When we last interviewed Adam Tester, Sports Grounds Manager at the University of Leicester, back in 2009, he had recently joined the facility and had big plans for the Stoughton Road Sports Ground and Manor Road Sports Ground complexes.
Six years on, we catch up with Adam again to find not only a fuller beard, but also a man whose plans have come to fruition. In this question and answer session, he explains all.
How did you get into the industry and where did you work prior to your current position?
Groundsmanship has been in the family for generations. My great grandfather, William Kimpton, was a groundsman at Chelsea Football Club, my grandfather, Peter Kimpton, had fifty years at the Hurlingham Club, and my uncle, David Kimpton, was Grounds Manager at the Queen's Club. Now, my cousin Graham Kimpton is the Grounds Manager there.
From a young age, I knew I was going to follow in the footsteps of my grandfather. I used to help him as a kid whenever I could. I used to help litter pick, and he would let me drive the cricket roller, knock in croquet hoops and paint them in the close season. I was always very excited to work with him when I had the chance.
So, when I left school, I went to Brooksby College to study for a Diploma in Horticulture. Within this, I had to do twelve week's work experience which, to my joy, Peter Craig at the Hurlingham Club let me do there. I managed to get my first real taste of life as a groundsman and fully enjoyed the experience working at such a prestigious place.
After my diploma, I decide to take an apprenticeship (NVQ level 2) at Enderby Golf Course. From there, I went to Leicestershire County Cricket Club where I worked with some of the best groundsmen in the cricket industry. My bosses were Andy Ward (still in charge at Grace Road) and Andy Whiteman. My supervisor was Gary Barwell (now grounds manager at Edgbaston) and Simon Brown (now Deputy Head Groundsman at Grace Road). I had an amazing couple of years there learning about cricket wicket preparation.
From there, I went to Leicester City Football Club, where I worked under another great groundsman, Ed Mowe, who is now Head Groundsman at the FA's St George's Park complex. It was good to learn football groundsmanship at such a great club.
I then moved to CARE Shangton (a domiciliary care home in Leicester) where I became a gardens manager. This was a step away from the turf, but I wanted to get as much experience in every aspect of grounds management as possible. Here, I managed ten acres of grounds and taught people with learning difficulties about all sides of horticulture.
What training and education did you undertake?
I have undertaken National Diploma in Horticulture and NVQ Level 2 in Sports Turf, PA1, PA6, chainsaw course, various short courses, City & Guilds certificates in horticulture, plus a host of in-house training at the university in budget management, using SAP Systems, appraisals, first aid health and safety etc. I really want to do my foundation degree in Sports Turf Management and was expecting to go on a course at Myesbourgh College last year, but I couldn't get the funding through the university. Hopefully, in the future, I can complete that.
Was there one person who inspired you?
My grandfather, Peter Kimpton, is my idol; I became a groundsman because of him. He was the hardest worker I know and a perfectionist. He made groundsmanship look effortless, and I will always strive to be as good as him.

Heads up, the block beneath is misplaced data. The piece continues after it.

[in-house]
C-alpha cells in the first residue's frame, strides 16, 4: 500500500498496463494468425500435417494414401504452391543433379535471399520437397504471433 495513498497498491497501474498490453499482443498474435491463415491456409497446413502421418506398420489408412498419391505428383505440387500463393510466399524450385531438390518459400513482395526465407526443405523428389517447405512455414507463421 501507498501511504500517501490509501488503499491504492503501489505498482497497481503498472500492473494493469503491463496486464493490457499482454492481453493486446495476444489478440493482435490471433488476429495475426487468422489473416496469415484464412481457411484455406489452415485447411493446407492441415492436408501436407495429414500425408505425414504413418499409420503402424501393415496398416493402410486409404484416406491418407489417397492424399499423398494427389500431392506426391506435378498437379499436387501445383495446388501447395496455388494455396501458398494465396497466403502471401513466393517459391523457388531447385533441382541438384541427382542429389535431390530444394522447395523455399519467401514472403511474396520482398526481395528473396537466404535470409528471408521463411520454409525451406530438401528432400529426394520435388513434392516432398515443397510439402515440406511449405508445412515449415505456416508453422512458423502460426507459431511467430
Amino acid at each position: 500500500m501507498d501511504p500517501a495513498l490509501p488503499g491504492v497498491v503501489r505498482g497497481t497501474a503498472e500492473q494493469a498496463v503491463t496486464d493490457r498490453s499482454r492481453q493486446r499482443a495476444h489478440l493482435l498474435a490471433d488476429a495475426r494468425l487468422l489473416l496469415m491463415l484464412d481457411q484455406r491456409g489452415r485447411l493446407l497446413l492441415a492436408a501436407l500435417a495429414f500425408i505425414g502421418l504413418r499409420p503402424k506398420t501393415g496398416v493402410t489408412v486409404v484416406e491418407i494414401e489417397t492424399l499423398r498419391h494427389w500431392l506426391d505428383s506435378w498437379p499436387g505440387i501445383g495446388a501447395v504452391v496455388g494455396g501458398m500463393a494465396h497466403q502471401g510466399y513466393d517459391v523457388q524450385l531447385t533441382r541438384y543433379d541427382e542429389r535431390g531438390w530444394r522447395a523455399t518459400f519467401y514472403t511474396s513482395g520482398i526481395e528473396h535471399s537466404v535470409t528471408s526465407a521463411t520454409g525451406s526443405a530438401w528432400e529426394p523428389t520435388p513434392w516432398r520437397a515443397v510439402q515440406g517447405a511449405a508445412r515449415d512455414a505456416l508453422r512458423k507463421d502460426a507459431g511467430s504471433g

Are you responsible for budgets or do you report to someone else?
I am in complete control of my budgets. We use a sap system that allows me to build a yearly report on how and where we are going to spend our money. When I took over my budget, it took me right out of my comfort zone, I wasn't one to sit behind a computer; I'm a hands on person! But, with a bit of help and advice from my director, I managed to learn it very quickly.
My budget is always tight, so I am always looking at the most cost effective way to produce the best grounds I can. I have a monthly head to head meeting with my Sports Director, Colin Hide, and a monthly budget meeting with senior managers.
What additional staff do you have?
Chris Vickerman (35) is our Senior Groundsman at the Manor Road grounds. He has been with us eight years. Tom Hoegger (28) is Senior Groundsman at the Stoughton Road grounds. He joined us recently from Leicester Tigers RFC. Finally, there's Thomas Wilson (24) who is a part time groundsman with five year's service. I am very pleased with the team I have around me. They are all very hard working lads with an eye for detail. With such a small team, and having two sites, we all have to be pulling in the same direction because, at times, it can all get a little stressful.
What additional help to you get?
We have contractors carry out our end of season renovations. Companies we use include Hewitts, Pugh Lewis, ALS and Technical Turf. If I ever have any problems or need advice, I am very close to Andy Ward at Grace Road and Ed Mowe at St George's; they are always at the end of a phone to help when needed. I love to meet people in the industry and chat about work.
How would you describe the soil profile?
We have a very heavy clay soil profile (which I think is common across Leicestershire) at both of our sites. This is why, yearly, we have sixty tonnes of sand put on to the pitches to try and achieve a better draining profile.
Our spiking regime is very important because of this; we slit and solid tine regularly. We borrow a verti-drain every two or three months, depending on when we can get it. Over the last six year, we have slowly managed to get on top of this clay issue and now have pitches that rarely get over wet. As a result, we have seen the cancellation of fixtures drop massively in recent years. We still have problem areas but, hopefully, they will be eradicated over the next few years.